In his 1973 text,The Anxiety of Influence, Harold Bloom cited a term called poetic misprision. What he was referring to was a process that artists, in his case literary authors, adopted in order to further themselves from their sources and avoid being derivative. As an artistic process, it’s a brilliant explanation of how to deal with appropriation and context in contemporary art – to consciously and deliberately misread your source in order to create new meaning. For The Character and Shape of Illuminated Things, the latest MCA Plaza Project by Amanda Ross-Ho, which was unveiled this past Tuesday, the source image was in fact the only thing many people knew of the large-scale sculpture piece in the months leading up to the public installation. And while the installation has a certain faithfulness to the image, it does so many things differently. Ross-Ho pulls off what many public art projects fail to do. I am sadly reminded of those awful chia head planters just down Michigan Ave., if only for the formal resemblance and proximity, Plant Green Ideas – clichés stay out please! The Plaza Project is finally an elegant answer to public sculpture and a stimulating challenge of how to deal with source material in an outdoor context, sharing many of the exhibition themes on view within the museum, all the while bringing a breath of fresh air to the face of the museum.
The image represents a type of ideal; a height of 1960s style in three standard parts. The photograph echoes with the residual nostalgia of a black and white half-toned Xerox, heightened by the hyper-mod design element in the mannequin’s features, and the two fundamental geometric elements poised on either side of the bust. In a word, the composition is iconic. In fact, the image is lifted from a 1980s manual, How to Control and Use Photographic Lighting, by David Brooks – though the photograph appears midcentury, and even humorously “classical”. With a source so good, why fuck with the original? The genius of Ross-Ho’s installation functions precisely because it transcends the memory of the original image, purposefully misunderstands its context, and transforms the photographic into the spatial – without losing the original effect.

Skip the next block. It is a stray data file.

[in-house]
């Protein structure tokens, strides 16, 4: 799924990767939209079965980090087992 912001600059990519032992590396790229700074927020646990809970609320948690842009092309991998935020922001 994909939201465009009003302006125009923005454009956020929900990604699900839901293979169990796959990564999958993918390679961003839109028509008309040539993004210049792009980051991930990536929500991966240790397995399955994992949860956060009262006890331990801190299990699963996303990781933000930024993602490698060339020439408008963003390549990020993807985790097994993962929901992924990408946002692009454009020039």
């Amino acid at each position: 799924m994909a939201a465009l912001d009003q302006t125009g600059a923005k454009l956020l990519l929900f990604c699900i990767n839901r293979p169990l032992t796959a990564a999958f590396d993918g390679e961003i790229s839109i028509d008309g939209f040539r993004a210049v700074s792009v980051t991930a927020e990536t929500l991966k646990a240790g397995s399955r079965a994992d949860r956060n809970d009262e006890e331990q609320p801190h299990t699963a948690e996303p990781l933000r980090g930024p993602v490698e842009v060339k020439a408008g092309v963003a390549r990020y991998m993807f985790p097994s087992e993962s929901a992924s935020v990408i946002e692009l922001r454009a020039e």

For those who have seen it from afar, the installation is essentially a still life that has become part of the architecture. Fabricated out of the same three distinct elements in the photograph – the cube, the female bust, and the sphere, cast in tonal grey material at a monumental scale reaching twenty-five-feet high, the piece looks as though the museum itself is equivalent to the backdrop in the photograph.There is an additional element added to the front of the head, a color calibration card, and while it brings the idea of the piece closer to photography, it also tricks your eye from afar – a sudden reminder that you are not, after all, seeing in black and white.
Amanda Ross-Ho,MCA Plaza Project: The Character and Shape of Illuminated Things, July 23–October 2013.
However, where the two differ the most is that the photograph has an instant effect that the installation does not. Ross-Ho knowingly sets up the failure of immediacy. She does this through how she deals with space and light – an almost painterly preoccupation to her approach. What we get as viewers in the MCA Plaza is the ability to move through a photograph, experience its shadows, its interiors, the spaces that would be otherwise be relegated to pure flatness. While the effect that light has on these objects in the photographs registers in a snap, the piece itself is subject instead to a twenty-four-hour light test. The image may be visibly dated, but the installation belongs to time.
(Image on top: Amanda Ross-Ho, 2013 , Photographic lighting technique illustration, source material for Amanda Ross-Ho's Plaza Project at the MCA Chicago; Courtesy and copyright David Brooks.)